Mills's handiwork, though, has so Republican officials scratching their heads. "I don't know what the hell he was trying to say, what it means. I was bewildered," says Andrew Himmel, chairman of the Braintree Republican Town Committee, a Mills adversary who nevertheless credits Mills with having "done some brilliant things" in the past. Another Republican official, also anti-Mills, says the substance of the anti-Kennedy message eluded him as well: "I like to flatter myself that I'm a pretty sharp guy, and I missed it. If you can't hit that bull's-eye, what the heck are you aiming at?"

Then there are the organization obstacles to Todd's candidacy. Todd says he hopes to raise $3.7 million, but he and Mills admit most of that would come after the primary. So far, Todd says, he's raised $25,000, adding he's put most of his efforts into building a volunteer organization. "If you have people, the money will come," he says. "We're going to be able to raise money all across the country." Mills says the campaign will require neither money nor much of his time "because this is a campaign that's people-based. It doesn't need complication from consultants." So how, without money, does Todd get out his message? "If I told you that," Mills says, "I would be giving away our strategy, wouldn't I?"

The Right (wing) stuff

The conventional wisdom is that Governor Bill Weld as created a new political paradigm in Massachusetts – that by taking conservative stands on taxes and crime and liberal ones on social issues like abortion and gay rights, he has hit upon a popular formula that could make him a presidential player in 1996. "I think Governor Weld really represents the future, the mainstream of political thought in Massachusetts," says State Senator Richard Tisei (R-Wakefield). Clearly Gary Todd is attempting to swim upstream, but, then, he seems as interested in conducting a moral crusade as he does in winning the election.

Nevertheless, running as a Christian-right candidate in Massachusetts can be a difficult proposition. Support for abortion rights here is "in the vicinity of the high 60s, close to 70 percent. And that's up in the last few years," says Frank Connolly, of the political-research firm Marttila & Kiley, of Boston. A majority also favors equal rights for gays and lesbians, Connolly says, although he adds that support is soft.

David Williams, of the Salem-based polling firm Williams & Associates, worked on Danvers Republican Peter Torkildsen's successfully challenge of US Representative Nick Mavroules (D-Peabody), in 1992. Torkildsen's pro-choice stand, Williams says, gave moderate and liberal Democrats the "comfort level" they needed to vote against the incumbent Democrat, who, in addition to being under federal indictment (he's now serving a 15-month prison term), was anti-choice. (Williams is polling for Janet Jeghelian in the Senate race.)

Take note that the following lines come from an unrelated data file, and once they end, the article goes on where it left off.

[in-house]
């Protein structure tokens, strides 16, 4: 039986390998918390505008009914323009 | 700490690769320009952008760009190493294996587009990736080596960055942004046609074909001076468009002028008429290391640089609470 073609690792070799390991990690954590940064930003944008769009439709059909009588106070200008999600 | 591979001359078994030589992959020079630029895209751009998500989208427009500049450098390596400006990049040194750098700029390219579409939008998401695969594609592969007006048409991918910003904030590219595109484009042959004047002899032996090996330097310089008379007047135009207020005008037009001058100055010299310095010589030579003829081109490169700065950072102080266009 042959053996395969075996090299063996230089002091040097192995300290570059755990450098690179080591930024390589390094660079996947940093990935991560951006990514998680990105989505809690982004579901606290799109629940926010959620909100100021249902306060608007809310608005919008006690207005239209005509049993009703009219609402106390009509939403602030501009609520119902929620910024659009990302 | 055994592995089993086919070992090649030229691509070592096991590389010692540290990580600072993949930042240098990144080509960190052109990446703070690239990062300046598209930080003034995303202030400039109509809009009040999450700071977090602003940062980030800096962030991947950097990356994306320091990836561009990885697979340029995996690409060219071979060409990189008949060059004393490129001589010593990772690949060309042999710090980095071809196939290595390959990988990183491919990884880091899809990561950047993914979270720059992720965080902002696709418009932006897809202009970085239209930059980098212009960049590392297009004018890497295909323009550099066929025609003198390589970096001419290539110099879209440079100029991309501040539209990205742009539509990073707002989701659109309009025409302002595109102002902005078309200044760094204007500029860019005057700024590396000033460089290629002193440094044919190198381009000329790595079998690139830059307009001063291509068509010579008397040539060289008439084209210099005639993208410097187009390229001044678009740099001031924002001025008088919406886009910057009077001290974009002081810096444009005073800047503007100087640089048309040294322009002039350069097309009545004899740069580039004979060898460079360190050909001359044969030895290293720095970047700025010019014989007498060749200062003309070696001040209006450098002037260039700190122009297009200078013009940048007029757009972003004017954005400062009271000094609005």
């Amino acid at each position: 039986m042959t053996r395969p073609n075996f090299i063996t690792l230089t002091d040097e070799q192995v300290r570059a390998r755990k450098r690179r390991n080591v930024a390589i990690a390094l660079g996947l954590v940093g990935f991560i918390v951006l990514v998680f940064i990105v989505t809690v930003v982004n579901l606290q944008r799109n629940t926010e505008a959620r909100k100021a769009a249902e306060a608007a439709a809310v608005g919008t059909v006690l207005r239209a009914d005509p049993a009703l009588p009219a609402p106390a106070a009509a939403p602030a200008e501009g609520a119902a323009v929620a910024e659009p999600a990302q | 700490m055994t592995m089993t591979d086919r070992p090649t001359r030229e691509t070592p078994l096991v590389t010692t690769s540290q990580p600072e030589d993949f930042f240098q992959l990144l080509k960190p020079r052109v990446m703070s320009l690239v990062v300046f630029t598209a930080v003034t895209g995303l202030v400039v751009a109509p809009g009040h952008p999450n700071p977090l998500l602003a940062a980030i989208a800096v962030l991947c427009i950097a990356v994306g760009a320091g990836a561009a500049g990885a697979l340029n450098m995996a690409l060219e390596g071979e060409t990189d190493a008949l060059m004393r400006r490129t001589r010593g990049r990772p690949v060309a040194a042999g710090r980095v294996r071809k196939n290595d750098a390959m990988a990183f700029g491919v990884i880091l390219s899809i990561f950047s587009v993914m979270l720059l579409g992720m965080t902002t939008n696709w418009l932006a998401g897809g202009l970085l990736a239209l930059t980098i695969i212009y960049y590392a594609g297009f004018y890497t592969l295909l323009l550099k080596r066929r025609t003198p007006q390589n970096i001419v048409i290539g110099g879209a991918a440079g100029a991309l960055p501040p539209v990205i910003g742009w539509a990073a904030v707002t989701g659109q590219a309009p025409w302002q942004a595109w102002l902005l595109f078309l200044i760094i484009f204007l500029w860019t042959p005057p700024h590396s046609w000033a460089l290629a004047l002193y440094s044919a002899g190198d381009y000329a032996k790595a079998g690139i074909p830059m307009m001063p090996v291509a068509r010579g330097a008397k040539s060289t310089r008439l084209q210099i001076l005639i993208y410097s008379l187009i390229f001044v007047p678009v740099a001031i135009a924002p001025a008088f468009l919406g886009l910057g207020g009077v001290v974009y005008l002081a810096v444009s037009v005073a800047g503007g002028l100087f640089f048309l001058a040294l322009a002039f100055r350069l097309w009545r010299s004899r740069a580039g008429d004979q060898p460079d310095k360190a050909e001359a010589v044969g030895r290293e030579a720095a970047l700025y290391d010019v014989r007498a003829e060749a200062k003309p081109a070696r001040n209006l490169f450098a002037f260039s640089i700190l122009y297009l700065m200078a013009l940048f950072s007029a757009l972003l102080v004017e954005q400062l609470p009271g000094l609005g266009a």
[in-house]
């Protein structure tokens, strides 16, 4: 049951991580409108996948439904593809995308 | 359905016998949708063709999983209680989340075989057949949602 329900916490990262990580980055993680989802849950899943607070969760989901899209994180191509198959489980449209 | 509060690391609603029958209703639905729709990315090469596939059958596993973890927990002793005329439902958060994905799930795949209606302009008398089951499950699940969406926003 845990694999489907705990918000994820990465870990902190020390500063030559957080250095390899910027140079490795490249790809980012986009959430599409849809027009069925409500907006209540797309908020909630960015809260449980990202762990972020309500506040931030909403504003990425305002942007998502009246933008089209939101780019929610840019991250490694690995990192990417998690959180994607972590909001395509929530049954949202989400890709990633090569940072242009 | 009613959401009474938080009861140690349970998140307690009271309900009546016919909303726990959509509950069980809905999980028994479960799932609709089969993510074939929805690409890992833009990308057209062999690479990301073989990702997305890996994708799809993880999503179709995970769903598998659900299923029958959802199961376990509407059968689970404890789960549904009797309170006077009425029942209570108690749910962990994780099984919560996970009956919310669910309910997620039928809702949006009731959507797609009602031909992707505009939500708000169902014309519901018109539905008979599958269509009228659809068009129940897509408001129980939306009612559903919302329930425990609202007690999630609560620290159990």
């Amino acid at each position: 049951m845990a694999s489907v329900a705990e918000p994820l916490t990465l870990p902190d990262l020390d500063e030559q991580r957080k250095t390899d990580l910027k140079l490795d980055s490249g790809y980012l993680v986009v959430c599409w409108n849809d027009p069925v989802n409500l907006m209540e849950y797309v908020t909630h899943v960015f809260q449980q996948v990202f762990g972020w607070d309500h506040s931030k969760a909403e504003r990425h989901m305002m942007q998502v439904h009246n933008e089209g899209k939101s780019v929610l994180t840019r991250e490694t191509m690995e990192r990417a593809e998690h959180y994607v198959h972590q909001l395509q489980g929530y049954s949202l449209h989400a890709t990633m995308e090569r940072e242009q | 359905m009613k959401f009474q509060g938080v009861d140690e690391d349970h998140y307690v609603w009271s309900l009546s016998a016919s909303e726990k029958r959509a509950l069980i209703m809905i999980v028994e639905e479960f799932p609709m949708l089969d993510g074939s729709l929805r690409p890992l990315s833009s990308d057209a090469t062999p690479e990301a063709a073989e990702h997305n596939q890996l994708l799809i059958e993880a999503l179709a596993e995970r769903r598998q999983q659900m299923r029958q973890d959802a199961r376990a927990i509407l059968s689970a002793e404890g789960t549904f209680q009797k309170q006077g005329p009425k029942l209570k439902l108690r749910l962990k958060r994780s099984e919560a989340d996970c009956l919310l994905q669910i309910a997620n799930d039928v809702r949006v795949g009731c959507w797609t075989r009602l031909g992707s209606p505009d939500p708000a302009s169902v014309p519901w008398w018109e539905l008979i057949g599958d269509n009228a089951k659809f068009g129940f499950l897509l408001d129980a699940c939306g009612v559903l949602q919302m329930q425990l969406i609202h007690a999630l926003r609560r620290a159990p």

Todd, though, professes not to worry, saying he can moblize social conservatives who, until now, have been politically inactive. His rhetoric is a kinder, gentler version of the hateful attack on abortion rights and on gays and lesbians that Pat Buchanan delivered at the 1992 Republican National Convention.

It's clear, to give Todd his due, that his stands on the issues spring form a source considerably deeper than what may ormay not play with the voters. A lifelong Catholic, he found himself, in his 40s, looking for something more personal. "In 1987 I just surrendered my life to the Lord," he says. "A Christian is one who surrenders. And until 1987 I had never surrendered my lifeot the person we know as Jesus Christ. It was like a knowing." He joined the Pilgrim Convenant Church, a 100-year-old congregation affliliated with the Evangelical Covenant Church of America. At a recent service, Todd moved easily among the members, asking about family and receing support for his candidacy. "People are praying for him. He's a great guy," said Scott Curtis, a church member who was filling in for the vacationing pastor that particular morning.

Make no mistake: Gary Todd and his supporters think about the world in a very different way form the dominant liberal culture in which they find themselves.

Take abortion rights. The standard pro-choice response to anti-abortion activists is that they should have every right to be anti-abortion – they just shouldn't try to impose their views on others. To a liberal, that sounds like a compromise, and indeed it is the position taken by many anti-abortion liberals, most notably New York Governor Mario Cuomo. But from the anti-choice point of view, that's not a compromise but a capitulation. Conservatives, according to liberals, are supposed to keep their beliefs to themselves and do nothing to stop the 1.6 million abortions that take place in the United States every year – abortions that are, to a pro-lifer, baby-killings.